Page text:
The Fenton Board of Aldermen will once again deal with a bill that would require a doctor's prescription to purchase pseudoephedrine.
Sponsor Chris Clauss will reintroduce it Thursday at the board's monthly meeting of its various committees. It will be on the Police Committee agenda. On Thursday, the board will vote on whether the bill can appear on the board's Feb. 28 agenda.
The previous bill fell short of approval Jan. 28. Although it passed 4-2, Missouri statute demands that five votes are required to be passed by an eight-member aldermanic board, not by a majority of board members present at a meeting.
There were six board members present Jan. 28. Gary Fischer was absent, while the seat vacated by Jerry Sorge has been unfilled since November.
At the meeting, Clauss sought a suspension of rules and had a third and final reading Jan. 28.
“If I had known about the statute, I would have waited until February to have the final reading (with the entire board),” she said. “However, it's the law and you have to live with it. I'll introduce it on Thursday and we'll see if it passes.”
On Friday, City Attorney Jerome Wallach was confident the measure could be introduced again so soon after the Jan. 28 meeting.
“In my preliminary opinion, if it's brought back with a new number, it becomes a new bill,” he said. “I've seen this at the state and national level. Bills are always brought back for vote. Unless some new research shows up, I'm confident it can be brought up again.”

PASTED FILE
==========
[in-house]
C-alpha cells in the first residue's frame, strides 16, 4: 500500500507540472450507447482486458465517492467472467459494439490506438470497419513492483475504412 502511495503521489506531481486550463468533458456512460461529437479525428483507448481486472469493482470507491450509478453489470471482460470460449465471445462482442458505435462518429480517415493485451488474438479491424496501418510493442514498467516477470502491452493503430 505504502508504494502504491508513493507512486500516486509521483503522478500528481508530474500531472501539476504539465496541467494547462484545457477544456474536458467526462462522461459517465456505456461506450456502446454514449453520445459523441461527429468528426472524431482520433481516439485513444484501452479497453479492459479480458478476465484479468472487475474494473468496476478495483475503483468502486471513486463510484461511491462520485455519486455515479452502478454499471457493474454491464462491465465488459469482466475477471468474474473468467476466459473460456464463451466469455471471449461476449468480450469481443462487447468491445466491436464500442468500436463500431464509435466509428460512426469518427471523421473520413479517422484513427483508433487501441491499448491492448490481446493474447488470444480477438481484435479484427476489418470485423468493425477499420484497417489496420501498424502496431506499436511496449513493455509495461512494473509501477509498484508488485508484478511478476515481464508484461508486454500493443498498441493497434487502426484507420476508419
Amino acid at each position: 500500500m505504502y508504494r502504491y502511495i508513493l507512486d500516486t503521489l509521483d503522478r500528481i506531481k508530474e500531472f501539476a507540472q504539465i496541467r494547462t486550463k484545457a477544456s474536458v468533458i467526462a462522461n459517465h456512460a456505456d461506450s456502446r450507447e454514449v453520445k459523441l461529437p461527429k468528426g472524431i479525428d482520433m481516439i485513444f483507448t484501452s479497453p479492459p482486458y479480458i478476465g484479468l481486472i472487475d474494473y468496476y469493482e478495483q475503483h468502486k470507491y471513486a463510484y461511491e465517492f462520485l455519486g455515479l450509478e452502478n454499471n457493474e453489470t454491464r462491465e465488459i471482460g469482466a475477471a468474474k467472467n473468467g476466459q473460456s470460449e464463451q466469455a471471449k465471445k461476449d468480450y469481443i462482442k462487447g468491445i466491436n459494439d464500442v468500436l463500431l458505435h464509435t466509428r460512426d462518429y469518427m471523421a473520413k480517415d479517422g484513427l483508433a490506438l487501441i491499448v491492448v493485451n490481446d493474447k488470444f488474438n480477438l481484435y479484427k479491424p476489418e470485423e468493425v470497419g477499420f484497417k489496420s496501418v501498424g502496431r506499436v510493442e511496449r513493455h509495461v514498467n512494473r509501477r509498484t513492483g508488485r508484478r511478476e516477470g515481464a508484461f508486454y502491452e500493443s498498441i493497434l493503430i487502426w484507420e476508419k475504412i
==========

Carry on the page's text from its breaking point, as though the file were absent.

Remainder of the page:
The board has dealt with the issue of pseudoephedrine sales for more than a year. The nasal-congestion drug, which is found in name brands such as Sudafed and Actifed, is the prime ingredient used to make methamphetamine, or “meth.”
In 2012, Fenton had the top two stores in Missouri for selling pseudoephedrine, according to the National Precursor Log Exchange. This is a monitoring system used by law enforcement agencies.
A previous attempt to pass a doctor's prescription bill in Fenton failed in June 2012.
The difference now is a new drug called Zephrex D. The pseudoephedrine in it bonds with the other ingredients. Meth makers cannot extract it to make the drug. Zephrex D is sold over the counter and does not require a doctor's prescription.
Consumers now have a choice and don't need a doctor's prescription, Clauss said.